Dividend rules tweaked: MCA makes setting-off of past losses mandatory

The tendency of pushing through substantive changes in the law through the Rules, completely bypassing the parliamentary process, continues unabated and is an extremely undesirable practice adopted by the MCA

Clearly, the Ministry of Corporate Affairs (MCA) is working fast and hard, in correcting the scores of anomalies and absurdities of the law passed and hurriedly enforced by the previous government. Over the last few days, lots of circulars, notifications and removal of difficult orders have continued to flow in. However, the abominable tendency to push through substantive changes in the law, while ignoring the parliamentary process continues unabated. The change discussed in this article, made by a notification of 12th June, actually amounts to putting in place a completely new provision for offsetting of past losses before companies may distribute dividends. This changes the position as it prevailed under the 1956 Act, and this change was nowhere discussed by any of the Committees that preceded the 2013 Act. Neither does the main law, the 2013 Companies Act envisage such a change. Therefore, the question is – could such a substantial change in law have been done by a virtually unnoticed notification?

Dividend declaration rule:
Rule 3 (5) of the Declaration and Payment of Dividend Rules has been replaced by a notification of 12th June 2014. The rule, before its replacement, read as follows:

(5) “No company shall declare dividend unless carried over previous losses and depreciation not provided in previous year are set off against profit of the company of the current year the loss or depreciation, whichever is less, in previous years is set off against the profit of the company for the year for which dividend is declared or paid.”

Clearly there was something terribly wrong with the language of the old Rule. Now, the said garbled rule has been replaced by the following:

(5) “No company shall declare dividend unless carried over previous losses and depreciation not provided in previous year or years are set off against profit of the company of the current year."

Impact of the change:
The amendment, besides clearing the wording of the earlier rule, marks a change from the position in the 1956 Act. In sec 205 (1), proviso (b) provided as follows:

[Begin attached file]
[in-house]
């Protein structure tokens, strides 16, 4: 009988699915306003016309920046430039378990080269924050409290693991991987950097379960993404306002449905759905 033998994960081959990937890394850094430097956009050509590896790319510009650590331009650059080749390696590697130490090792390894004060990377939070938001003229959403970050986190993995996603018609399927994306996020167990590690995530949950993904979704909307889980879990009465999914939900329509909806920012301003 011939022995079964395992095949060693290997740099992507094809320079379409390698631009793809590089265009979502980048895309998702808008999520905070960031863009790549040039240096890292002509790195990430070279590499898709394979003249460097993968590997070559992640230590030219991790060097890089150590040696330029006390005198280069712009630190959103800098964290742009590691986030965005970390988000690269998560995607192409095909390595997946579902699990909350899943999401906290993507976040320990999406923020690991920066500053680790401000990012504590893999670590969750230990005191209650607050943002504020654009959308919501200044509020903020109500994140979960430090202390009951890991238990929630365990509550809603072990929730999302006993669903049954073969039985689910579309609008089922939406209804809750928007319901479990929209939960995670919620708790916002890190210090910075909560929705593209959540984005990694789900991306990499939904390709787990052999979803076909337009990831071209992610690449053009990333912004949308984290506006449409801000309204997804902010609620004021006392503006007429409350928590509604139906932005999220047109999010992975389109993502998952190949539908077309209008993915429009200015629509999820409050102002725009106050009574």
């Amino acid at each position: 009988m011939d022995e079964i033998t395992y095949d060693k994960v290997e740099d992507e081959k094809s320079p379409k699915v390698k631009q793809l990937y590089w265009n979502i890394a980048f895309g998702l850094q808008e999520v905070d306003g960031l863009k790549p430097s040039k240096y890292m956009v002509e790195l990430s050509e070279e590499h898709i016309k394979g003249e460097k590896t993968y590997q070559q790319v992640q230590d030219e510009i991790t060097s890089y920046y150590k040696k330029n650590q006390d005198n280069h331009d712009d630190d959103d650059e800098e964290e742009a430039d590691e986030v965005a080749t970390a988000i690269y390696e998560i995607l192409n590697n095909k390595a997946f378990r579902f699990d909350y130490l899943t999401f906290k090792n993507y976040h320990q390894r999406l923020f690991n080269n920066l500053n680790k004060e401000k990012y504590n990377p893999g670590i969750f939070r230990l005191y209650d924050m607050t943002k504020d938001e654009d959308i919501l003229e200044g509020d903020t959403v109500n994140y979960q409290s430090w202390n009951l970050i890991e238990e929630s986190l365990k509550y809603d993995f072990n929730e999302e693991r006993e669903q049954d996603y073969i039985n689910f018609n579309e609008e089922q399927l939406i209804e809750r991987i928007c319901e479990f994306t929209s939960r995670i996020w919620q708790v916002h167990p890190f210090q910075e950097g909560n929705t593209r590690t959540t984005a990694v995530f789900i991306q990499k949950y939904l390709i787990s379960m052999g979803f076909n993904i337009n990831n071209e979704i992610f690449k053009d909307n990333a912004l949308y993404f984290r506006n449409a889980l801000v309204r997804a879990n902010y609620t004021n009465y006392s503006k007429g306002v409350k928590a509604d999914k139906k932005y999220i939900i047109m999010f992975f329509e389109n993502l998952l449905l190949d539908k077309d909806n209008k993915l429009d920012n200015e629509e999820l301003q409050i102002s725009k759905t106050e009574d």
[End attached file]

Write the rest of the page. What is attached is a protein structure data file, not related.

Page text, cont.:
(b) if the company has incurred any loss in any previous financial year or years, which falls or fall after the commencement of the Companies (Amendment) Act, 1960, then, the amount of the loss or an amount which is equal to the amount provided for depreciation for that year or those years whichever is less, shall be set off against the profits of the company for the year for which dividend is proposed to be declared or paid or against the profits of the company for any previous financial year or years, arrived at in both cases after providing for depreciation in accordance with the provisions of sub-section (2) or against both;

Though the language of the proviso was also unclear, but in Ramaiya’s Guide to Company Law, this proviso has been discussed at length. The interpretation has been that if there is a loss before depreciation, and then there is a loss after depreciation, it is necessary to offset only the depreciation and not the loss before depreciation. This interpretation became clear with the combined reading of proviso (a) below sec 205 (1) with proviso (b). Proviso (a) required the company to provide for depreciation, if the same was not provided for in the previous years. There was nothing in sec 205 (1) requiring the company to offset losses of previous years before declaring dividends.

Now, Rule 3 (5) requires all “carried over losses” and all unprovided depreciation to be offset before declaring any dividends.

For companies that have just turned around, attracting capital on the strength of dividend payments becomes quite important, particularly if it is preference capital. If the company has to make good all its past losses before it starts distributing dividends, the company’s ability to declare dividends, particularly when it is so necessary to attract capital infusion, gets impaired.

Substantive change comes silently via a subordinate law: